Afterlives of the Rich and Famous

Brittany Murphy

An actress who seemed to pack a few lifetimes into her brief thirty-two years on earth this time around, Brittany Anne Murphy was born on November 10, 1977, in Atlanta. Her mother, Sharon Murphy, divorced her father, Angelo Bertolotti, when Brit
tany was two years old, and she was raised by her mother. Sharon and her baby daughter moved to Edison, New Jersey, where Brittany began performing at the age of two and starred in a regional production of the musical Really Rosie when she was nine years old. She was thirteen when her mother agreed to move to Los Angeles, so that Brittany could pursue her acting career in a more promising city, and the relocation immediately proved profitable when she landed her first television job on the sitcom
Blossom. A supporting role on a short-lived Fox sitcom called Drexell’s Class followed, as did a steady stream of other television appearances on such series as Almost Home, Frasier, Party of Five, and Boy Meets World. Through the course of her career she added TV movies to her resume, particularly The Devil’s Arithmetic, David and Lisa, Megafault, and Tribute, and her talent as a voice actor won her the role of Luanne Platter on the long-running animated show King of the Hill.

She inevitably found her way to the big screen, where she starred in a variety of hit films, including Clueless, Girl Interrupted,
and Drop Dead Gorgeous. She became a favorite of writer-director Edward Burns, who cast her in Sidewalks of New York and The Groomsmen, and she costarred with her real-life boyfriend Ashton Kutcher in Just Married in 2003, a film whose success outlasted the tabloid-favored relationship, which ended shortly after the movie was released.

Her private life remained turbulent for a while, with two broken engagements in 2005 and 2006, but in 2007 she found happiness through her marriage to British writer Simon Monjack. In the meantime, her career continued to show great promise—she provided the voice for Gloria the penguin in the charming 2006 hit feature Happy Feet, gave an especially wonderful performance in 2008’s comedy-drama The Ramen Girl, and completed the thriller Abandoned in 2009. But in late
2009, rumors of drug use and unprofessional behavior spread, and there was added concern over what appeared to be a sudden and shocking weight loss.

On December 20, 2009, she collapsed in the Los Angeles home she shared with her husband and her mother. Paramedics’ efforts to resuscitate her failed, and at the age of thirty-two Brittany Murphy was pronounced dead on arrival at Cedars-Sinai Medical Center of an apparent cardiac arrest. According to the coroner who performed the autopsy, the cause of death was a combination of pneumonia, anemia, and both prescription and over-the-counter drugs. In her short life she completed an amazing thirty-seven films, six television movies, and, including her voice work on King of the Hill, almost three hundred TV series episodes, and loved ones and critics alike agree that she was just getting started.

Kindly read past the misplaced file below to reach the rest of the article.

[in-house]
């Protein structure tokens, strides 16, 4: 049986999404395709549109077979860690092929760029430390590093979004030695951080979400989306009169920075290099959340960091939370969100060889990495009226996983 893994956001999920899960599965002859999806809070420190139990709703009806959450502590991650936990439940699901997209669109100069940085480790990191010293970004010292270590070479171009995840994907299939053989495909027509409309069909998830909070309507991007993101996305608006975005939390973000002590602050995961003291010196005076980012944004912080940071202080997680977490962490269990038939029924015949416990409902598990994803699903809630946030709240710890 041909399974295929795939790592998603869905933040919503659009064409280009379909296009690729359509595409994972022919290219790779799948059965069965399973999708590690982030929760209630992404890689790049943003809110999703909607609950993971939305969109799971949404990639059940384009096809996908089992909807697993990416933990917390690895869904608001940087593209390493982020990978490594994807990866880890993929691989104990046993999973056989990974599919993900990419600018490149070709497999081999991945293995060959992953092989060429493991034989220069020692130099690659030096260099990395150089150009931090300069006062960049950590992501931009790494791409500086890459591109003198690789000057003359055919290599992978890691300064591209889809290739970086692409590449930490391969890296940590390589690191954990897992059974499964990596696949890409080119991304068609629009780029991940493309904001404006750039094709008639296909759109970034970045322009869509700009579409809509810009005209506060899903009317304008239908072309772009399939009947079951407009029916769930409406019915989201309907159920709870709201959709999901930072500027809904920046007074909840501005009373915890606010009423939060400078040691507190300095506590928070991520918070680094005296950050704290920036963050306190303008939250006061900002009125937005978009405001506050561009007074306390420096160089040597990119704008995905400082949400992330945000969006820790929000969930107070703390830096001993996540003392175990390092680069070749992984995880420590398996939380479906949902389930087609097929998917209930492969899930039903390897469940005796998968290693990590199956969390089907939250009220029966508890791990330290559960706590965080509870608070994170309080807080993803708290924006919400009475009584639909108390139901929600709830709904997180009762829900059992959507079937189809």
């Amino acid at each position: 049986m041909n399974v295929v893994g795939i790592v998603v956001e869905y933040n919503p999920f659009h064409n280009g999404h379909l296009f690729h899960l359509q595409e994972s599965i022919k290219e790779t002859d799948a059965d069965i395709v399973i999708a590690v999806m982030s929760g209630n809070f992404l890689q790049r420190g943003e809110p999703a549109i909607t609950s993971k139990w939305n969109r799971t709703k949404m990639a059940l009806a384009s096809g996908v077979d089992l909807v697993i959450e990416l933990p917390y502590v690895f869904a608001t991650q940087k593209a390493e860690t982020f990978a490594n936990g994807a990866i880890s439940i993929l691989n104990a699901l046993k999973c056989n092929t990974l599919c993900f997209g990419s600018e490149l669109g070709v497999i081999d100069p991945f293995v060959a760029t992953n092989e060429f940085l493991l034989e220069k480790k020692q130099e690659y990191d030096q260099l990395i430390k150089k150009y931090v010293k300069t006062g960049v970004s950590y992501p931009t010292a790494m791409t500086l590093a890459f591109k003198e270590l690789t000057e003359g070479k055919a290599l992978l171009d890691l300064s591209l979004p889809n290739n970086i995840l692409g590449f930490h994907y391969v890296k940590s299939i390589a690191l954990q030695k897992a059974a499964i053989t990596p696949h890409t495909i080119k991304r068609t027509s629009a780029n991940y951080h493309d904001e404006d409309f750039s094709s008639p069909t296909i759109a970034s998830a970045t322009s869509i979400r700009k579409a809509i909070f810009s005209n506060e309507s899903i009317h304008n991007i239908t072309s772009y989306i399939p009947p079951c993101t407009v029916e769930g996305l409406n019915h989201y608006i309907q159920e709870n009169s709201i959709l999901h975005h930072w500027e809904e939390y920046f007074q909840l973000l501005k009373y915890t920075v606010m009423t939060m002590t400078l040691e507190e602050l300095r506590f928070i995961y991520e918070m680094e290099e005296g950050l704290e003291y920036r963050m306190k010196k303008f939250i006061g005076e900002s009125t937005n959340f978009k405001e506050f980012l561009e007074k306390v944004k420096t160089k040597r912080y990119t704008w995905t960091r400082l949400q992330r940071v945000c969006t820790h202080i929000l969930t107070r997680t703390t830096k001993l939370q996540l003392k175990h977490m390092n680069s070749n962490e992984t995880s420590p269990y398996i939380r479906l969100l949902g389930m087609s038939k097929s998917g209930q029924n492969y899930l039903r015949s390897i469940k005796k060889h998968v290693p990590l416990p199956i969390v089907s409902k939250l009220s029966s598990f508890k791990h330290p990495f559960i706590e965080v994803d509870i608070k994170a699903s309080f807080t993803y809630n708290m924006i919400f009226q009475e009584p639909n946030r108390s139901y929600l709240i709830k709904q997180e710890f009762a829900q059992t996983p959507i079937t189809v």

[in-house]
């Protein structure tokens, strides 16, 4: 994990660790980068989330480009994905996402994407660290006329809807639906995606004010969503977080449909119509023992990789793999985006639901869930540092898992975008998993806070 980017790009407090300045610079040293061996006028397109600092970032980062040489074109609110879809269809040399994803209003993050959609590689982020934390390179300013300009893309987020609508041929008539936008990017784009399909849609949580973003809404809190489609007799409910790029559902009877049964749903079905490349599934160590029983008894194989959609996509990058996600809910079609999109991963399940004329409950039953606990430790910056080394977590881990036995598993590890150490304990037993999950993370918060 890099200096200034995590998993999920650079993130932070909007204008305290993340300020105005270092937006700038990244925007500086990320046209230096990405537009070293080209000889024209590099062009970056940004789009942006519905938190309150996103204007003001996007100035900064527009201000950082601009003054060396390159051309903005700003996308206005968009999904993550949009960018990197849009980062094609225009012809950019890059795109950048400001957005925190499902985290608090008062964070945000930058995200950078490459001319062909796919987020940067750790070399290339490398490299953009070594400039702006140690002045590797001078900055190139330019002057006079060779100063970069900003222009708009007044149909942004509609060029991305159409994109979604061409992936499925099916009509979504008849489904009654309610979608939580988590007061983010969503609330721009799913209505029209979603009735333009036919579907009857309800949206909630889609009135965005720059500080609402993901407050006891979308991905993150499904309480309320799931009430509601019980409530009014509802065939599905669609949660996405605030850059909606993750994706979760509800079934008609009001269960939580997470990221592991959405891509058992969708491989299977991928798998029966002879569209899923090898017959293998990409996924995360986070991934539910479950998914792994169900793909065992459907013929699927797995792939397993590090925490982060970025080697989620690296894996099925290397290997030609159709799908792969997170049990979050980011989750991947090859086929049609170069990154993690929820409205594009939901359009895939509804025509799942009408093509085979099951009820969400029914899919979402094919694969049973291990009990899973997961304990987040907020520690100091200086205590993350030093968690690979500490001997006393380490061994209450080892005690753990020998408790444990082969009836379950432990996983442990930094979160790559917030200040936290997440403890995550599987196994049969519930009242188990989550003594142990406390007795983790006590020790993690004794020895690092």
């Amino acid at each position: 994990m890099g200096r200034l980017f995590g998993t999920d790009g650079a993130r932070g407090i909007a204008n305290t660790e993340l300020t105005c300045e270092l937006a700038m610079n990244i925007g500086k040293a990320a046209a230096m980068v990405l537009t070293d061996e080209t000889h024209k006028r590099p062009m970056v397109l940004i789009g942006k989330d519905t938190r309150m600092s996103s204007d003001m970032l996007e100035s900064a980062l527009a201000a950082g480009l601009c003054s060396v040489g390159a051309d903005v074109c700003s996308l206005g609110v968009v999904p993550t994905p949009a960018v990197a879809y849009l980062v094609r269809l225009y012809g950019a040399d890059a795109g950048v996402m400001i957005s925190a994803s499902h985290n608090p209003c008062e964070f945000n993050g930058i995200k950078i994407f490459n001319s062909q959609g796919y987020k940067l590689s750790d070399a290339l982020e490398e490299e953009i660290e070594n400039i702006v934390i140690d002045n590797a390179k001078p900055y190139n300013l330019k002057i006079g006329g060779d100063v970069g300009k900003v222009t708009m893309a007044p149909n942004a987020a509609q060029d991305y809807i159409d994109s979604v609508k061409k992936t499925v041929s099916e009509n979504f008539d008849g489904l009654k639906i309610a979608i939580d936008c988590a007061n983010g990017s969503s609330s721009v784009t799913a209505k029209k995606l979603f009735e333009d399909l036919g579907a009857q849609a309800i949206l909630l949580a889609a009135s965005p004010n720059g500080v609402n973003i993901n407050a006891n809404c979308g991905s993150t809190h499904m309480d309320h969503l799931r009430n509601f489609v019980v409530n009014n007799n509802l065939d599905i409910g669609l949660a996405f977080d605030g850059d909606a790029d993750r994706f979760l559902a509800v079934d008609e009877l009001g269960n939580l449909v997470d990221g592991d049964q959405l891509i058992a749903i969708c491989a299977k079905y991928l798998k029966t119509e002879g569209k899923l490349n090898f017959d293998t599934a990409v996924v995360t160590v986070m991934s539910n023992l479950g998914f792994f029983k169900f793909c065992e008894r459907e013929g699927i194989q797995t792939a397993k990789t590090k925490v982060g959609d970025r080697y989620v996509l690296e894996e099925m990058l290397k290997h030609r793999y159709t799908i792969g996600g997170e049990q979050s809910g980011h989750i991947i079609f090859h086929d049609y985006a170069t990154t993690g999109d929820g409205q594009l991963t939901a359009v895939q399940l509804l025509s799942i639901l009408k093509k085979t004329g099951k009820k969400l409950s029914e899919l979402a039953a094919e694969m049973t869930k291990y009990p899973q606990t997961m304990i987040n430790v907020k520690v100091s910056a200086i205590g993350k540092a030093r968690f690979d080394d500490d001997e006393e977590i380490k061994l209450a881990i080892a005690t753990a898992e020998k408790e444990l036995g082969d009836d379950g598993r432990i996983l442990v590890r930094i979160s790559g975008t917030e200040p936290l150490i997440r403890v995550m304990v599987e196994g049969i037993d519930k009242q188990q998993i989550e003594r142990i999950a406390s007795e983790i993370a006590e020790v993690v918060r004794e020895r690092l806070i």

From Francine

Brittany didn’t chart a lengthy incarnation for herself this most recent time around, which is why she approached her personal and professional lives almost compulsively since childhood. Her chosen life themes of Experiencer and Catalyst were perfectly suited to her determination to telescope as much as possible into her abbreviated lifetime, and as with so many Experiencers, it felt natural to her to be occasionally undiscerning to the point of excess. As happens to all of us when we’re Home again, she became fully conscious of her immortality and clearly remembered her two past lives—one in the late 1600s, when she was born prematurely and died in infancy from underdeveloped lungs, and a second from 1769 until 1852, in which she lived a long, harsh, cruel life as a slave in Virginia. It’s not uncommon for those who’ve been confined in one incarnation to, let’s say, overcompensate as Experiencers in their next lifetime and have trouble knowing when, where, and how to draw the line.

It’s interesting too to notice how cell memory from her previous death in infancy affected her health in this most recent incarnation, as her body remembered those underdeveloped lungs and the resulting heart problems from oxygen deprivation (she talks of having had several severe heart murmurs) and recreated them so effectively that she was unable to successfully overcome pneumonia and the lethal combination of medications she believed were helping her.

Those who knew her well sometimes referred to her as a “young soul.” In a way she was, but this is a commonly misunderstood term. All souls are eternal. We were all created by God an eternity ago, and we will all live eternally. Those souls you perceive as “young” are simply less experienced on earth than those “old” souls, who have incarnated many times. It’s perfectly natural that Brittany, who was only on her third incarnation, often struck those around her as being oddly unworldly for someone who “on paper” seemed so experienced.

Brittany is a somewhat unique being here at Home in that she’s stayed very much to herself since she arrived and continues to look rather thin and haggard at a time when most spirits have begun the process of healing. It seems that she’s already made the decision to reincarnate and has been having preliminary audiences with the Council for its guidance in designing a chart that will act as what she refers to as “the hair of the dog that bit me”—she believes that her spirit will benefit most from a quick return to earth and a fresh start. All she seems certain of at the moment is that she will incarnate as a female, live in Portugal, and find peace in a life she describes as “exquisitely unremarkable.”

Pages: 1 2 3 4 5 6 7 8 9 10 11 12 13 14 15 16 17 18 19 20 21 22 23 24 25 26 27 28 29 30 31 32 33 34 35 36 37 38 39 40 41 42 43 44 45 46 47 48 49 50 51 52 53 54

Leave a Reply